Exact Match is a filter used in paid advertising campaigns to target users who only use these exact search queries. Excluding every other variation from a campaign.
Let’s take a look at the other match types to see the benefits each one provides.
Broad match keywords help you get seen by a greater number of people as you’ll show up in SERPs when people search for something similar to your keyword.
Broad match terms are great for large vague industries that have a huge audience.
Say you bid on the term ‘ceramic mixing bowl’, you could end up showing up for people who just searched for the term ‘mixing bowl’
The downside is that you could also just show up for people who searched for ‘ceramic’ alone therefore matching you with a fair few irrelevant searchers who then won’t go on to buy your product.
Phrase match happens when your key phrase is searched for with the words in the same order and with no interjecting words.
For example, ‘vintage tv cabinet’ could still be found by someone searching for ‘white vintage tv cabinet’ however it would not been seen by a user who has searched for ‘tv cabinets that are vintage’
Negative keywords are also worth a mention here as they can help filter out things you don’t want.
If you’re listing a job role in a theatre and don’t want job seekers who are looking for medical theatre jobs then you can include ‘medical’ or ‘hospital’ as negative keywords in order to only focus on those wanting jobs in the Arts.
So, as expected, exact match shows terms that are exactly the same as the keywords you’ve set aside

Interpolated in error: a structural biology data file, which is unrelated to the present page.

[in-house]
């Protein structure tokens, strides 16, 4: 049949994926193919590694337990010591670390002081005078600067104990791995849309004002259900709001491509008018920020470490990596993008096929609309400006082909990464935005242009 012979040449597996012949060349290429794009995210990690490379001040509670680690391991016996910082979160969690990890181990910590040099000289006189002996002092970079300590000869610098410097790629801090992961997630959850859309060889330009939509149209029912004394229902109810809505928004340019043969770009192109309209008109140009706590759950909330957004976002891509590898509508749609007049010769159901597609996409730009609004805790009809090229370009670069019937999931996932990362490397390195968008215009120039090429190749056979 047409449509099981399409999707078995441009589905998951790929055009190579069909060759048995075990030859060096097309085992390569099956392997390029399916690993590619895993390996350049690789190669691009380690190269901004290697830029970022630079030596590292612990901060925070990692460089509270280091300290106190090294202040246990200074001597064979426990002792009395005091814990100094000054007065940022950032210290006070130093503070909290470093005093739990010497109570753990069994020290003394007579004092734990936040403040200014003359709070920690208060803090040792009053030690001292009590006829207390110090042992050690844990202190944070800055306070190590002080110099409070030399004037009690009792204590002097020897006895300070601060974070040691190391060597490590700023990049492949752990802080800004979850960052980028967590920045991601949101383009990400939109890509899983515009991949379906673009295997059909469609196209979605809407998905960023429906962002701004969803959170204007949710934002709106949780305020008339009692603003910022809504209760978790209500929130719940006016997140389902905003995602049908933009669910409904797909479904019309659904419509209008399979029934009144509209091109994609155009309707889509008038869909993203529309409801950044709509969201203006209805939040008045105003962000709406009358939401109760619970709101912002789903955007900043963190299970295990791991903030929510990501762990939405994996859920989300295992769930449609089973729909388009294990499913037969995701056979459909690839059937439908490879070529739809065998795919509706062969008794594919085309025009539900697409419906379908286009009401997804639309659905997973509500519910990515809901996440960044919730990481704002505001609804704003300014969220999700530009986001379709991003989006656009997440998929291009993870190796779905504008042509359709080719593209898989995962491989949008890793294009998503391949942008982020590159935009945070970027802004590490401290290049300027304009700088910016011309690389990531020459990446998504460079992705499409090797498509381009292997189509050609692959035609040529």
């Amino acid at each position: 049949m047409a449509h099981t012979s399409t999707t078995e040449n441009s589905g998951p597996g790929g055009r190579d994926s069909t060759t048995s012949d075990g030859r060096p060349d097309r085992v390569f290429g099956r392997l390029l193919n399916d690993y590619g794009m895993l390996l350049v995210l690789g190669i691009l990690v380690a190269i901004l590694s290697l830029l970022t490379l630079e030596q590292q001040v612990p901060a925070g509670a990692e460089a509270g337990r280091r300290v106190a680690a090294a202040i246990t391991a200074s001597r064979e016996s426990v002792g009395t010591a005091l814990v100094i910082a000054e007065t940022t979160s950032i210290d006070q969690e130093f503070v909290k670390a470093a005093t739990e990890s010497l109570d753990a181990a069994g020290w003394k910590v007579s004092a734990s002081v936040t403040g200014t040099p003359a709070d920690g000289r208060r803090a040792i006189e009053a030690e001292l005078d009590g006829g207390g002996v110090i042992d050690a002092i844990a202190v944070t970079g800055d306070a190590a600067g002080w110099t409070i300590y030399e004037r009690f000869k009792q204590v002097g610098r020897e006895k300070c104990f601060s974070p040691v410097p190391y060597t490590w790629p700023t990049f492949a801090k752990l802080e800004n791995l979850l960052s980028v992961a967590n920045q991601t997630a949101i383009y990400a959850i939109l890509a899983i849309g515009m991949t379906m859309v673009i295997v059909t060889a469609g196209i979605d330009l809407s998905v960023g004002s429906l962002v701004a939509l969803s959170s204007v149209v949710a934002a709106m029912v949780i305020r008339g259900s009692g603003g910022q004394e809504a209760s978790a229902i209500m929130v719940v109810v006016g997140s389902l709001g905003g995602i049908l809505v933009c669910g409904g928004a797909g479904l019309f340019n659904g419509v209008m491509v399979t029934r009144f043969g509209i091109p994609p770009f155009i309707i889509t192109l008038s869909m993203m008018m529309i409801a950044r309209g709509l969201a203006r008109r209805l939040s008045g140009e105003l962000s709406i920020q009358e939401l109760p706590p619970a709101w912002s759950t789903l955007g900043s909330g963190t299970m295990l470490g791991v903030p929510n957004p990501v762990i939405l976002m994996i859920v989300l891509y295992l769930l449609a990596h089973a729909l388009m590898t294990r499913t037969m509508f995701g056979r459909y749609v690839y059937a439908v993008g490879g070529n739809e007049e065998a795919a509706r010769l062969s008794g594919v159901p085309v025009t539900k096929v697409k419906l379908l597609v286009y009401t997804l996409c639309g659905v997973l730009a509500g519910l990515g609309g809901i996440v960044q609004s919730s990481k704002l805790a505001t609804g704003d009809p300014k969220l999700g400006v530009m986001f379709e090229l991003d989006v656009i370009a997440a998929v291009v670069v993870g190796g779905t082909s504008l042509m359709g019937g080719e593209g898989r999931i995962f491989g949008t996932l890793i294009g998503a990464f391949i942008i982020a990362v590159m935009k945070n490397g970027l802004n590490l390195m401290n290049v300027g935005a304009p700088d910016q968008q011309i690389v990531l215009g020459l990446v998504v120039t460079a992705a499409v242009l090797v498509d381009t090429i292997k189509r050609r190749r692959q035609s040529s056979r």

They’re most useful when you only want to appear on certain serps as you have a niche audience or product.
To repeat the example above, should you bid on the term ‘ceramic mixing bowl’ you really would only be paired with people search for ceramic mixing bowls and nobody else.
Yes and no. But we wouldn’t recommend ONLY using exact match keywords throughout your advertising campaign. There are pros and cons to all match types.
A negative of exact match is that it doesn’t account for long tail keywords searched.
Therefore, if you have bidded on ‘ceramic mixing bowl’ you won’t be matched with users who searched for ‘buy ceramic mixing bowl’ or ‘ceramic mixing bowls for sale’.
Since an update to the Google Algorithm, exact match now includes search terms that are the same semantically giving you a slightly larger reach than it previously did.
Before, if you were to bid on ‘ceramic mixing bowl’ you would only be presented with searchers who had searched for that exact phrase. When they said exact - they meant exact.
Now, your potential customer could have searched for ‘mixing bowls that are ceramic’ and still see your ad.
The inclusion of allowing little words such as ‘in, are, of’ etc now allows for a wider scope of visibility.
Really struggling with your keyword strategy? We can help you.
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In the meantime, why not check out our training courses to get some great marketing techniques under your belt and help you figure it out for yourself.